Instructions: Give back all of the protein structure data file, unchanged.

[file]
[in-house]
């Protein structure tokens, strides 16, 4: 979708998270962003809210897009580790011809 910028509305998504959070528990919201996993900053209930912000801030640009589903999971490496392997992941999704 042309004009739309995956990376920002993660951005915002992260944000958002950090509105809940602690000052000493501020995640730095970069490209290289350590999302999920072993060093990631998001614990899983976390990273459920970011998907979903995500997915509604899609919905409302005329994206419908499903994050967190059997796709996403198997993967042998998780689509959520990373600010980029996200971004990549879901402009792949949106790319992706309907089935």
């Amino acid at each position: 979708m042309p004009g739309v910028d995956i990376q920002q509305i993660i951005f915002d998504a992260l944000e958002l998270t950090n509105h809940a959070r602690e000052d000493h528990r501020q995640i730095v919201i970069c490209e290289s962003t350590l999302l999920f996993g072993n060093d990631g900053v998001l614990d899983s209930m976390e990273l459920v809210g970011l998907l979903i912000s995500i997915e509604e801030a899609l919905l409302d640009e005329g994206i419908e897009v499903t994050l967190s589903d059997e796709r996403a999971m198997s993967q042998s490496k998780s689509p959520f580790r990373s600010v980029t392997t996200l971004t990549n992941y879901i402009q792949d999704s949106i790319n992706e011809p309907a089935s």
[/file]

[in-house]
């Protein structure tokens, strides 16, 4: 979708998270962003809210897009580790011809 910028509305998504959070528990919201996993900053209930912000801030640009589903999971490496392997992941999704 042309004009739309995956990376920002993660951005915002992260944000958002950090509105809940602690000052000493501020995640730095970069490209290289350590999302999920072993060093990631998001614990899983976390990273459920970011998907979903995500997915509604899609919905409302005329994206419908499903994050967190059997796709996403198997993967042998998780689509959520990373600010980029996200971004990549879901402009792949949106790319992706309907089935």
């Amino acid at each position: 979708m042309p004009g739309v910028d995956i990376q920002q509305i993660i951005f915002d998504a992260l944000e958002l998270t950090n509105h809940a959070r602690e000052d000493h528990r501020q995640i730095v919201i970069c490209e290289s962003t350590l999302l999920f996993g072993n060093d990631g900053v998001l614990d899983s209930m976390e990273l459920v809210g970011l998907l979903i912000s995500i997915e509604e801030a899609l919905l409302d640009e005329g994206i419908e897009v499903t994050l967190s589903d059997e796709r996403a999971m198997s993967q042998s490496k998780s689509p959520f580790r990373s600010v980029t392997t996200l971004t990549n992941y879901i402009q792949d999704s949106i790319n992706e011809p309907a089935s």